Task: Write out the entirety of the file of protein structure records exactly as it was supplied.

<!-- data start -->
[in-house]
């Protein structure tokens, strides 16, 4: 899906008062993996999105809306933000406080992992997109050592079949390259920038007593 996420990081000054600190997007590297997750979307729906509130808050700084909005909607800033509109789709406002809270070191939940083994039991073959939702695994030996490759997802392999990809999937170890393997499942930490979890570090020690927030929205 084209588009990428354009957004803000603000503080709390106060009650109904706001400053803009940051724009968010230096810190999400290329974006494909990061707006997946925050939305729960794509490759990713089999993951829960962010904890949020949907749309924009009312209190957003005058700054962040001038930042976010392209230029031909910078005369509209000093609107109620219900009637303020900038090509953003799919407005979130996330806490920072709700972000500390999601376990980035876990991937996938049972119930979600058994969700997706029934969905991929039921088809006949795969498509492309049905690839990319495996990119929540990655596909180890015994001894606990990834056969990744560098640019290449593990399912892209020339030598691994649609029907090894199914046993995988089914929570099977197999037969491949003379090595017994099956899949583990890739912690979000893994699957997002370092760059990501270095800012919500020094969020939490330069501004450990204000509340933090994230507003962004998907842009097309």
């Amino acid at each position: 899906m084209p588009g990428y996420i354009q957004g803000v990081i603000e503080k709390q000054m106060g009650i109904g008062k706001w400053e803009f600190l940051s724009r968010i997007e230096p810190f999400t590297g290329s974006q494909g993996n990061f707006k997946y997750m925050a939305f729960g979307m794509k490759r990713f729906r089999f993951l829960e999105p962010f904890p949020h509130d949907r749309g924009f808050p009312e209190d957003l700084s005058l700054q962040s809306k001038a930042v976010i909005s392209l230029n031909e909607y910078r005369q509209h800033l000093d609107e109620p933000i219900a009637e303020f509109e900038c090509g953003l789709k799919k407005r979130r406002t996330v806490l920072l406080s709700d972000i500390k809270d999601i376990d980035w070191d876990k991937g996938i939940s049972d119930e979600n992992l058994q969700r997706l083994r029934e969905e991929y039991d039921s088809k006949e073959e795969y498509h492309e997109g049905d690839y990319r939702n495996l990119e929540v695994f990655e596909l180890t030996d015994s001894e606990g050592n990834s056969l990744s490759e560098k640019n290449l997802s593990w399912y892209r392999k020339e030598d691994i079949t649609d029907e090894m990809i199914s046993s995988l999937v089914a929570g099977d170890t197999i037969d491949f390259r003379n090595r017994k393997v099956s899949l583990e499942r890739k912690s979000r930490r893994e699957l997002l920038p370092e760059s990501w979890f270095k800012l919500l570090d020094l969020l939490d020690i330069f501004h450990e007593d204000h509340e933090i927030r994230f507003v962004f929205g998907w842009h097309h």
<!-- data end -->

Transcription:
[in-house]
């Protein structure tokens, strides 16, 4: 899906008062993996999105809306933000406080992992997109050592079949390259920038007593 996420990081000054600190997007590297997750979307729906509130808050700084909005909607800033509109789709406002809270070191939940083994039991073959939702695994030996490759997802392999990809999937170890393997499942930490979890570090020690927030929205 084209588009990428354009957004803000603000503080709390106060009650109904706001400053803009940051724009968010230096810190999400290329974006494909990061707006997946925050939305729960794509490759990713089999993951829960962010904890949020949907749309924009009312209190957003005058700054962040001038930042976010392209230029031909910078005369509209000093609107109620219900009637303020900038090509953003799919407005979130996330806490920072709700972000500390999601376990980035876990991937996938049972119930979600058994969700997706029934969905991929039921088809006949795969498509492309049905690839990319495996990119929540990655596909180890015994001894606990990834056969990744560098640019290449593990399912892209020339030598691994649609029907090894199914046993995988089914929570099977197999037969491949003379090595017994099956899949583990890739912690979000893994699957997002370092760059990501270095800012919500020094969020939490330069501004450990204000509340933090994230507003962004998907842009097309």
């Amino acid at each position: 899906m084209p588009g990428y996420i354009q957004g803000v990081i603000e503080k709390q000054m106060g009650i109904g008062k706001w400053e803009f600190l940051s724009r968010i997007e230096p810190f999400t590297g290329s974006q494909g993996n990061f707006k997946y997750m925050a939305f729960g979307m794509k490759r990713f729906r089999f993951l829960e999105p962010f904890p949020h509130d949907r749309g924009f808050p009312e209190d957003l700084s005058l700054q962040s809306k001038a930042v976010i909005s392209l230029n031909e909607y910078r005369q509209h800033l000093d609107e109620p933000i219900a009637e303020f509109e900038c090509g953003l789709k799919k407005r979130r406002t996330v806490l920072l406080s709700d972000i500390k809270d999601i376990d980035w070191d876990k991937g996938i939940s049972d119930e979600n992992l058994q969700r997706l083994r029934e969905e991929y039991d039921s088809k006949e073959e795969y498509h492309e997109g049905d690839y990319r939702n495996l990119e929540v695994f990655e596909l180890t030996d015994s001894e606990g050592n990834s056969l990744s490759e560098k640019n290449l997802s593990w399912y892209r392999k020339e030598d691994i079949t649609d029907e090894m990809i199914s046993s995988l999937v089914a929570g099977d170890t197999i037969d491949f390259r003379n090595r017994k393997v099956s899949l583990e499942r890739k912690s979000r930490r893994e699957l997002l920038p370092e760059s990501w979890f270095k800012l919500l570090d020094l969020l939490d020690i330069f501004h450990e007593d204000h509340e933090i927030r994230f507003v962004f929205g998907w842009h097309h």